Defining a writer or theorist who influences my thinking about where we are headed in the arts or my curatorial practice is difficult. In my own reading, I am drawn to novels that address contemporary issues, including many by racialized authors. Art, both written and visual, is a conduit for powerful ideas and conveying important truths. In a sense I am gaining my understanding of a diversity of experience via something akin to the tradition of storytelling. Refreshing and alternative viewpoints are also found in writings from other areas of study. A book I read a few months ago that stuck with me was Dirt: The Erosion of Civilizations by David Montgomery. It addresses environmental degradation as a fundamental factor in the development and devolvement of different civilizations over many ages of human activity. I have no idea how (or if) the ideas presented in that book will manifest themselves in my professional practice, but I found them profound and important, so they will affect my outlook to some extent.


  1. What creative initiative could your art gallery do to shape your future programming?

Given the possibility of unlimited resources, we would continue to ground our activities in access to original art and the creativity of a diverse range of artists – diverse both in who they are, their personal backgrounds and stories, and in their chosen media for expression – but simultaneously expand those access points to increase engagement and draw in a more diverse community.

At the gallery level, creating a digital connection package of multiplatform expressions that continues beyond the works on display would expand our audiences and continue conversations started by our exhibitions. Playlists, booklists, quotes, and activities that help visitors create space and time for the art to ignite their imaginations and stimulate new connections: all these possibilities offer the opportunity for aesthetics to linger long enough to become the fluent language that expresses the truth that art is an integrated life experience.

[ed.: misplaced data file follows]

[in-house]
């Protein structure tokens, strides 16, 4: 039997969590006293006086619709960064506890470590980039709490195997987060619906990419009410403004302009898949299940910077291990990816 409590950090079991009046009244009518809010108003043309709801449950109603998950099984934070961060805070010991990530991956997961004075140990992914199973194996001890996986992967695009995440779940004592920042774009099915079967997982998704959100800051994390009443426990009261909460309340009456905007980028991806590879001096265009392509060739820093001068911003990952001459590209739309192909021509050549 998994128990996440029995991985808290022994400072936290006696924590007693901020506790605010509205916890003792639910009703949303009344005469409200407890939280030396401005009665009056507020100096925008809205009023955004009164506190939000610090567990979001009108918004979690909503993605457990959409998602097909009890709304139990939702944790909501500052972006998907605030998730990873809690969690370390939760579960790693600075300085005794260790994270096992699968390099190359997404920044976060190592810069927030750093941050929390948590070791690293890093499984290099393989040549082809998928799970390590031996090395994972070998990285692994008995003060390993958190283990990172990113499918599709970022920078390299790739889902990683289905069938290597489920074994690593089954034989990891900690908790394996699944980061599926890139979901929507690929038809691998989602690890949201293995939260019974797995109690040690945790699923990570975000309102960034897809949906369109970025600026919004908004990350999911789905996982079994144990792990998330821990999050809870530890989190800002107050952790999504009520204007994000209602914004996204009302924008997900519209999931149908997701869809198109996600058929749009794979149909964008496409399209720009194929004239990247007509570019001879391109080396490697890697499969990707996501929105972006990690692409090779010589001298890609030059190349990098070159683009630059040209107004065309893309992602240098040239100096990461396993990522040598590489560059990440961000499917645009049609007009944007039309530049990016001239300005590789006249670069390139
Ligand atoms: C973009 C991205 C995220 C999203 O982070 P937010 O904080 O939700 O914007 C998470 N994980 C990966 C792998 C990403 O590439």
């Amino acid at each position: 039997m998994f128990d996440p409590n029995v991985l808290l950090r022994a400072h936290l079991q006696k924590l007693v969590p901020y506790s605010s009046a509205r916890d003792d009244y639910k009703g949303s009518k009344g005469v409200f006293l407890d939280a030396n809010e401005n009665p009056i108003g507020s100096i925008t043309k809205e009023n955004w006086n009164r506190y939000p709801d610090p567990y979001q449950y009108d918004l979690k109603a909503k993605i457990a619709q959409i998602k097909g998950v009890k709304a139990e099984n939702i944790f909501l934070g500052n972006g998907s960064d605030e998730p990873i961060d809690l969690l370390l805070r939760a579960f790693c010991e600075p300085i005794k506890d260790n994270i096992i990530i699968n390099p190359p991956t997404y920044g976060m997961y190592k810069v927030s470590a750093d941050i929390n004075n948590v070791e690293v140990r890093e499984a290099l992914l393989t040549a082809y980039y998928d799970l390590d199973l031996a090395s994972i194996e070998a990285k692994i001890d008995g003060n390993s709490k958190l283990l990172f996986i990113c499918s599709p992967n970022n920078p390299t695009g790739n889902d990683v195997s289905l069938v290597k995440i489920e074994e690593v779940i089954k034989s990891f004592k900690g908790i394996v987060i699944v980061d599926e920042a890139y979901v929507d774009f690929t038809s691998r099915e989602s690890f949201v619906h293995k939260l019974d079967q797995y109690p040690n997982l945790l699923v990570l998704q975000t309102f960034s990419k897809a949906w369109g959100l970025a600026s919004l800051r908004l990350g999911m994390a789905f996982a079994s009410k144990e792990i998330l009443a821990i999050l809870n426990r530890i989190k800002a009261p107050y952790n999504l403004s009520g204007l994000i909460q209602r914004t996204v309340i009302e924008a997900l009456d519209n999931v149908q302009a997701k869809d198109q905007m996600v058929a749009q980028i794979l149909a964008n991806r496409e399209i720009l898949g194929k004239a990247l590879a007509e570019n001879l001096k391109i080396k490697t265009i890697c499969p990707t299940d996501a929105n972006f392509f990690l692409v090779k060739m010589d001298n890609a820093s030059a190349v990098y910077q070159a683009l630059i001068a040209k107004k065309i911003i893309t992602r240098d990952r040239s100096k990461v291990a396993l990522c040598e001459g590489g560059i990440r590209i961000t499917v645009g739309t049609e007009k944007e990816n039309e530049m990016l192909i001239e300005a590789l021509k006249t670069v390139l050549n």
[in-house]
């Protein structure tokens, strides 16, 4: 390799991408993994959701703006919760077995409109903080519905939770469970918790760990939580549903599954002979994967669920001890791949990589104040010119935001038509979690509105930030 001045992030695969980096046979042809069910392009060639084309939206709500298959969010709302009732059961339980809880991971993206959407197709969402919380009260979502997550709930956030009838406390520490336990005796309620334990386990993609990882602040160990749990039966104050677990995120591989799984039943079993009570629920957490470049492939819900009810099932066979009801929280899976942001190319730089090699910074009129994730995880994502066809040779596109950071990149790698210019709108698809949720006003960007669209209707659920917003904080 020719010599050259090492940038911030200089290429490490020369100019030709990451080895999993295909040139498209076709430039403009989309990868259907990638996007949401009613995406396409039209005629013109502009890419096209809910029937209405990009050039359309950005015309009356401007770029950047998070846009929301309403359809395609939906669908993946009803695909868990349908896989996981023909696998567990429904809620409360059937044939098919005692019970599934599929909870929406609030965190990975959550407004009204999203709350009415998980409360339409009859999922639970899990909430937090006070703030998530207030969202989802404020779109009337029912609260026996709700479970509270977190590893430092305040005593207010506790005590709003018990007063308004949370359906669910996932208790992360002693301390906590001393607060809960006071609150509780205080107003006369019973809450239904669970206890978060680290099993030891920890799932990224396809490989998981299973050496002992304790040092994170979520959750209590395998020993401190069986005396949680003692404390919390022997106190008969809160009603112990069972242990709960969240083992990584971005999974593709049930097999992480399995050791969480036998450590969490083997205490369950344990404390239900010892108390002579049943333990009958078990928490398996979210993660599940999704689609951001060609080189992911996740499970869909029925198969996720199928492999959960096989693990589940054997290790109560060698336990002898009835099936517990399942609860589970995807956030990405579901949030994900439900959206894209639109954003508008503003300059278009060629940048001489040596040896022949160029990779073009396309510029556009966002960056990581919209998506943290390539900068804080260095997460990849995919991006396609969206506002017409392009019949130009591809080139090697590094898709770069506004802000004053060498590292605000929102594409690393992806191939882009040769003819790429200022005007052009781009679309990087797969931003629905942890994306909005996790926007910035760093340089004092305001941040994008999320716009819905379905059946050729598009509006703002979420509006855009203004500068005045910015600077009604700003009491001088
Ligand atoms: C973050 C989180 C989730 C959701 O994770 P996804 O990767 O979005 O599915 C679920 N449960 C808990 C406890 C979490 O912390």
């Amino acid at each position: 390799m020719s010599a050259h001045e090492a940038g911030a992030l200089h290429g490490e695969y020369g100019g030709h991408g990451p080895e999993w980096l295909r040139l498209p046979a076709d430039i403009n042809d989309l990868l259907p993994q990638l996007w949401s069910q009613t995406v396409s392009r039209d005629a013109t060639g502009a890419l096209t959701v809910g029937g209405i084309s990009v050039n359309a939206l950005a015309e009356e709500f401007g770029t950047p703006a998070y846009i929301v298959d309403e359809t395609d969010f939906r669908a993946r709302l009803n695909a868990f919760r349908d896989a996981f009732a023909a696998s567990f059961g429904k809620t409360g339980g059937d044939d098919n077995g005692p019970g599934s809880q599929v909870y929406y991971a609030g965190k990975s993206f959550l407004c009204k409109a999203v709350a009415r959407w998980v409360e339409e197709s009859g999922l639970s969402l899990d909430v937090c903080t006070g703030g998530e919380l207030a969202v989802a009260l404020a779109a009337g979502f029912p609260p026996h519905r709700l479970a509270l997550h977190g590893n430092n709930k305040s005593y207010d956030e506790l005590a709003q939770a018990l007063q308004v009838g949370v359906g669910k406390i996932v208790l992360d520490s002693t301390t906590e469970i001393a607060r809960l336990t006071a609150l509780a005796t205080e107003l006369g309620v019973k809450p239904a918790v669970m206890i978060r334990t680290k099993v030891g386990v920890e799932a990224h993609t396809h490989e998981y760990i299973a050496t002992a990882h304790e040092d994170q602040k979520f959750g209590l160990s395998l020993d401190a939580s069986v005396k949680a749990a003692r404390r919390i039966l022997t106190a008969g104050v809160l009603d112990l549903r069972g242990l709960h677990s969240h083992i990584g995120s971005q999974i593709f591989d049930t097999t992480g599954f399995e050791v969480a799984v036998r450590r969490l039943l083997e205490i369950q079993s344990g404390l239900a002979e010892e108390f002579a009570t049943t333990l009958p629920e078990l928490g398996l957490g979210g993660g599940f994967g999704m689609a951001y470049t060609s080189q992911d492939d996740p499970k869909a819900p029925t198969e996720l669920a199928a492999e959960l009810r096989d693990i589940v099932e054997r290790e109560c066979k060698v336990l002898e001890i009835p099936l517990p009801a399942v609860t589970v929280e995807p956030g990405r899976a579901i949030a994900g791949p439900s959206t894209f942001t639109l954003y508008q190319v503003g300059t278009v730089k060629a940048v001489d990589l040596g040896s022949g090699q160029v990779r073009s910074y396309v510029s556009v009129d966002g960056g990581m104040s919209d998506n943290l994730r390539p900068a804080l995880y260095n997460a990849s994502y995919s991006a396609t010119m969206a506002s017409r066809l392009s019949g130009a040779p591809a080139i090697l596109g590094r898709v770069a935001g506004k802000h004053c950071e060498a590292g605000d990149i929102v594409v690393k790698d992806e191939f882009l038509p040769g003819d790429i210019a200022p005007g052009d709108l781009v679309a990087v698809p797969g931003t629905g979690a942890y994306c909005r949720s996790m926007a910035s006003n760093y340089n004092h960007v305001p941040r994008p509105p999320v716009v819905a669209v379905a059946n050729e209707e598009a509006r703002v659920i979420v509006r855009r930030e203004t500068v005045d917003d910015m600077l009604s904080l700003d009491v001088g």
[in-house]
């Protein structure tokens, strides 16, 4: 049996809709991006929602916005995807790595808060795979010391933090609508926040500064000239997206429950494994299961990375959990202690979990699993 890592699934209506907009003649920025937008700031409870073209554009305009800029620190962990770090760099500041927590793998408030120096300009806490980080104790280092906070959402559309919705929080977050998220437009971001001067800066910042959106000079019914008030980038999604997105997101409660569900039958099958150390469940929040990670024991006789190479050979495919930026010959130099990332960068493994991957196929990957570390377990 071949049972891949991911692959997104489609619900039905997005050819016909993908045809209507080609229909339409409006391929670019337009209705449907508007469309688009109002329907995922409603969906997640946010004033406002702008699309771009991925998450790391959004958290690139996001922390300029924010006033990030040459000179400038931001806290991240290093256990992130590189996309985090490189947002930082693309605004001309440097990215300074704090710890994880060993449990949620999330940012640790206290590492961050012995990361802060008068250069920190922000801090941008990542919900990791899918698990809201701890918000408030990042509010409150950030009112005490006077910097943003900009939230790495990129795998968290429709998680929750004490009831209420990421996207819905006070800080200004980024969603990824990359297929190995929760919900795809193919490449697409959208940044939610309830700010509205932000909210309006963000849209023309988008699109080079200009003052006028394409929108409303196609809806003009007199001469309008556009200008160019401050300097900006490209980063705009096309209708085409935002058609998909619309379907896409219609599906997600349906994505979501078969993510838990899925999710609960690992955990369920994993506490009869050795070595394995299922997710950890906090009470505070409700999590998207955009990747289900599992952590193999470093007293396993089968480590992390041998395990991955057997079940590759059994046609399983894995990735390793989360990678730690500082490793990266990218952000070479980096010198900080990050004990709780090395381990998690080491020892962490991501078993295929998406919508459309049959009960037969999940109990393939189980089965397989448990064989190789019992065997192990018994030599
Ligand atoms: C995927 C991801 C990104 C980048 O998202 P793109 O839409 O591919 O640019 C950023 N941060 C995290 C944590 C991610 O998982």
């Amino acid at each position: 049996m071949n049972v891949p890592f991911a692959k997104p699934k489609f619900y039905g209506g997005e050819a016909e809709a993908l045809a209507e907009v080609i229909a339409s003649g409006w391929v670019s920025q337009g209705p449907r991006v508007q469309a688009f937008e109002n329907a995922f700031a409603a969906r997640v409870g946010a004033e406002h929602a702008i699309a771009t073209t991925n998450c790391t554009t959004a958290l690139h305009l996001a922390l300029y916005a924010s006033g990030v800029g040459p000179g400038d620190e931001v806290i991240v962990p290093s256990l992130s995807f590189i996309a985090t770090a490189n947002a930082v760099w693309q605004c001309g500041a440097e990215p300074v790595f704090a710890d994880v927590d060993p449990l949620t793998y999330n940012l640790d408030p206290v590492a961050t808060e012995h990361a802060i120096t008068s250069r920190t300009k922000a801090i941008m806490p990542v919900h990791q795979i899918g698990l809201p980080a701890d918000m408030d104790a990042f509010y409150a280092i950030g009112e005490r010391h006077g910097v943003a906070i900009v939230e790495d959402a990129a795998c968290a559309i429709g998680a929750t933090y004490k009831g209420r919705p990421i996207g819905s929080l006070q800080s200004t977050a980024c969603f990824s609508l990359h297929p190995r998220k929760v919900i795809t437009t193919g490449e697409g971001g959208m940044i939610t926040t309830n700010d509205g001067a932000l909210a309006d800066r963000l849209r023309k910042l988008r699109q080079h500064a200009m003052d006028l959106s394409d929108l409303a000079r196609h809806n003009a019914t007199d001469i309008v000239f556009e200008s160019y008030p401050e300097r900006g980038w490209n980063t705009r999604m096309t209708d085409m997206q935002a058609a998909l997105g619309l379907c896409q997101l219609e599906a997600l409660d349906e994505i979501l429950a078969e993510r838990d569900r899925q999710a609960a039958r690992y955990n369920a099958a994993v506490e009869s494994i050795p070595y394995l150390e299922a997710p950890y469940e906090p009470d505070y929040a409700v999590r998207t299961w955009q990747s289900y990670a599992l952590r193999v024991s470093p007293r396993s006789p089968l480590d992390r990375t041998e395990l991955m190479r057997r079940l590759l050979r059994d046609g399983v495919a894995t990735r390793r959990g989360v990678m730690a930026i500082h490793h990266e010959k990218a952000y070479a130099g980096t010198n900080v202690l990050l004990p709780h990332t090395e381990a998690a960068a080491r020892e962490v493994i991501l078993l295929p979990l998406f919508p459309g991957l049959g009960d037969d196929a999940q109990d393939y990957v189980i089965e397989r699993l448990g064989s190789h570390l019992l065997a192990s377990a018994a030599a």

The neutrality of a gallery space can further social growth through inner and outer dialogues. Art and the community that grows through the gallery has the potential for nurturing the ideals of equality that challenge our cultural values of meritocracy. Social conversations need safe spaces to allow for advancement. Art can allow a space for the vulnerability of humanity, for the opportunity for connection, and to expose us to deeper thoughts.

Within the gallery the additional engagement could create enriched connections between people – staff, volunteers, and visitors. We need opportunities to interact in safe, meaningful dialogue that allows for the sharing of ideas. Ultimately all this interaction would occur as readily outside the gallery as within. Public art installations and activities in key community locations would draw people into the collective art experience. Dynamic expressions could be provided by a portable projection unit that could create temporary art displays at any number of large community events throughout the year. Working with digital artists and providing technical support to regional artists could shift the gap of who our artists are and encourage our audience to be personally invested in the invisible creative community they engage with.


The galleries featured in Pointing to the Art World’s Possibilities: A Speculative Future are part of the Galeries Ontario/Ontario Galleries research project Data Shy to Data Driven.